The Ann Arbor/Ypsilanti Reads program is a community initiative to promote reading and civic dialogue thorough the shared experience of reading and discussing a common book. Each year a theme is selected and a book is chosen for the community to read and discuss. For the year 2009, the theme was “The Universe: Yours To Discover” and the selected book was Seeing in the Dark. More information about the The Ann Arbor/Ypsilanti Reads program.
See also “Seeing in the Dark By Timothy Ferris—A book review.” by Christopher Sarnecki (October, 2004).
Henbest, N. and Marten, M. 1996. The New Astronomy. Cambridge, United Kingdom: Cambridge University Press.
Harrington, Philip S. 2003. Star Watch: The Amateur Astronomer’s Guide to Finding, Observing, and Learning about Over 125 Celestial Objects. Hoboken, New Jersey: John Wiley and Sons.
A guide to observing the moon, planets, asteroids, the sun, and various deep sky objects. The book is aimed at beginners with small telescopes or binoculars.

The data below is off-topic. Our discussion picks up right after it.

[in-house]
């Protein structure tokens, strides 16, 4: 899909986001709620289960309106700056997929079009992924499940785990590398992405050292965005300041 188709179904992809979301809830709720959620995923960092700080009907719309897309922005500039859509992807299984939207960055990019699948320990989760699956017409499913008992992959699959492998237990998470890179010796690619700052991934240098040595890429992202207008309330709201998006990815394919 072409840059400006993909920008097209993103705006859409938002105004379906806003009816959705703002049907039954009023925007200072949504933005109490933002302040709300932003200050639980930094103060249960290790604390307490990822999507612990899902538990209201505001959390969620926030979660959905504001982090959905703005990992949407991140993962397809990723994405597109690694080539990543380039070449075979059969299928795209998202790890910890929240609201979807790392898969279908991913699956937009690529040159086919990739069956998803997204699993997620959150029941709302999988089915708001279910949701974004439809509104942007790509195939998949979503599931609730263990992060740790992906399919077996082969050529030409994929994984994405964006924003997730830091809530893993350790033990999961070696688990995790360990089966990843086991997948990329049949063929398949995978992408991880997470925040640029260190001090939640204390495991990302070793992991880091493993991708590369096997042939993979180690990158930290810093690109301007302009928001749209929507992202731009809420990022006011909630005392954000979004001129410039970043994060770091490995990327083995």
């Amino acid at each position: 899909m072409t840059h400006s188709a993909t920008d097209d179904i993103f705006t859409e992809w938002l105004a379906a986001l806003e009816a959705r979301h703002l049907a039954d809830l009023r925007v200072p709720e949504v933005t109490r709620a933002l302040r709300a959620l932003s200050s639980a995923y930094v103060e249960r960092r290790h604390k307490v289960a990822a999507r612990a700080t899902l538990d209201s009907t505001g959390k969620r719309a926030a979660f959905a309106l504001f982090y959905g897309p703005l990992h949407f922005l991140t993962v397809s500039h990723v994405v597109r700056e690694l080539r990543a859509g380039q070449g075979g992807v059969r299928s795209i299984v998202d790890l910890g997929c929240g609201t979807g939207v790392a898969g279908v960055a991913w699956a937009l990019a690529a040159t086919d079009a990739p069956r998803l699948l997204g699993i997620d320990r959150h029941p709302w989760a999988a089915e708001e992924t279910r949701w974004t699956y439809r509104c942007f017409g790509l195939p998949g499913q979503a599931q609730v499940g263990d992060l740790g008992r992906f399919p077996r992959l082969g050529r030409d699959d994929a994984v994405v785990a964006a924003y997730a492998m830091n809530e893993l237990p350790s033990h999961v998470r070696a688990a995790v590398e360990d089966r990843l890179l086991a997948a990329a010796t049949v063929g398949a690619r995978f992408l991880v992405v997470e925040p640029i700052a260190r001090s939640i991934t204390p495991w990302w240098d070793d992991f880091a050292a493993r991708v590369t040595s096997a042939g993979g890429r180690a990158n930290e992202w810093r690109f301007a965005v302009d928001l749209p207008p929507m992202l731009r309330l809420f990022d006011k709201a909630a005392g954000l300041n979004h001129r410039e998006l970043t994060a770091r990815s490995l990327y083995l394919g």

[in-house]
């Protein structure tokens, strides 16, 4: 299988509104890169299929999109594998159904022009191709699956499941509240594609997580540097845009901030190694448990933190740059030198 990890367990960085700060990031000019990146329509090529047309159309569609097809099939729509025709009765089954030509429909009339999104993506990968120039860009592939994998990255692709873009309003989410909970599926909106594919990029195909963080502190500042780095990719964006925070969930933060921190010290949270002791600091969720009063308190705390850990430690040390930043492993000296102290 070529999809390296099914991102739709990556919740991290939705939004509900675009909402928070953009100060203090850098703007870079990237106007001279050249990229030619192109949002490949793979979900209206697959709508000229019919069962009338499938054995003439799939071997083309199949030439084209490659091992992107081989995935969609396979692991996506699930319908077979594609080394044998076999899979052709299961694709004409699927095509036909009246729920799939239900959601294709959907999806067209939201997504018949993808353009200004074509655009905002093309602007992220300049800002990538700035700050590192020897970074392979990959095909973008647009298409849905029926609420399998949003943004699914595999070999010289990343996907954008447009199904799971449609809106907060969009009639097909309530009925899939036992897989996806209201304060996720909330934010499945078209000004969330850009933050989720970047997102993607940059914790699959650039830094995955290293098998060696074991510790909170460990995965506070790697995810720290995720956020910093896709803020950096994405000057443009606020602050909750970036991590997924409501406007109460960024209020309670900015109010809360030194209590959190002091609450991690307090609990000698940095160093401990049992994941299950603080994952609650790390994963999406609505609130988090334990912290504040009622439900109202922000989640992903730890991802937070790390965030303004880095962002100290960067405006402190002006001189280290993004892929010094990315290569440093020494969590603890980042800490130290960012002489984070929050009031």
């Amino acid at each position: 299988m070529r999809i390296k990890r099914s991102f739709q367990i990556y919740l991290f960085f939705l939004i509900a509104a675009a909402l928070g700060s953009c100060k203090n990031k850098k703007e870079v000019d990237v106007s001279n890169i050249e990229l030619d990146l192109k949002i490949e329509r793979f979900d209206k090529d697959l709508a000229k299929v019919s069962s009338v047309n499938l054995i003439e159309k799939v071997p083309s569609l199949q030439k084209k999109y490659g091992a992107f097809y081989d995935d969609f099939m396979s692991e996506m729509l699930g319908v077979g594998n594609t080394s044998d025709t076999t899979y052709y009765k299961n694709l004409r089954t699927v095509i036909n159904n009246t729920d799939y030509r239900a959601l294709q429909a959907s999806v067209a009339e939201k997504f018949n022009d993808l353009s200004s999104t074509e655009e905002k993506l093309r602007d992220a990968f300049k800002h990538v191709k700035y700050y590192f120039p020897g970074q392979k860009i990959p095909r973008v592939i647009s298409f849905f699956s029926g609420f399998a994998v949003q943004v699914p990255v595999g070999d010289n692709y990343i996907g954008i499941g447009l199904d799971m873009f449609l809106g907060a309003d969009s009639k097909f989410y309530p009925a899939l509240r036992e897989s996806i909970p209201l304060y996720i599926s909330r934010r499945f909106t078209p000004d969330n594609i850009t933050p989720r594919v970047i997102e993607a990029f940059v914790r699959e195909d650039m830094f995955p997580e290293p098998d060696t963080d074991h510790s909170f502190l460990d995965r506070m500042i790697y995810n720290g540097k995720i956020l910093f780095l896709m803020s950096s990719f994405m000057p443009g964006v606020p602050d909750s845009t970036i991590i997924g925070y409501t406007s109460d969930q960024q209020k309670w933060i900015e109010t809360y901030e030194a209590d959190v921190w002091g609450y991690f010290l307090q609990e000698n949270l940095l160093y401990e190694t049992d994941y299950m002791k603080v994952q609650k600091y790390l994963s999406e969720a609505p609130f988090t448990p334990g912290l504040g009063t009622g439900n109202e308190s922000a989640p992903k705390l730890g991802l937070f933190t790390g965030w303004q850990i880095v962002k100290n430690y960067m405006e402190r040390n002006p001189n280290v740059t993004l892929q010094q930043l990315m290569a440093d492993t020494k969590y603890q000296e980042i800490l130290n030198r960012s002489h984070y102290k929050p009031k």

Levy, David H. 1991. The Sky: A User’s Guide. Cambridge, United Kingdom: Cambridge University Press.
David Levy is an amateur astronomer who (among other things) discovered a series of comets. This book provides people new to astronomy numerous insights into amateur astronomy (however more experienced amateurs will gain something from the book as well). It contains a list of resources for those who want to learn more.
Malin, David. 1999. The Invisible Universe. Boston: Callaway Editions (A Bullfinch Press Book - Little Brown and Company).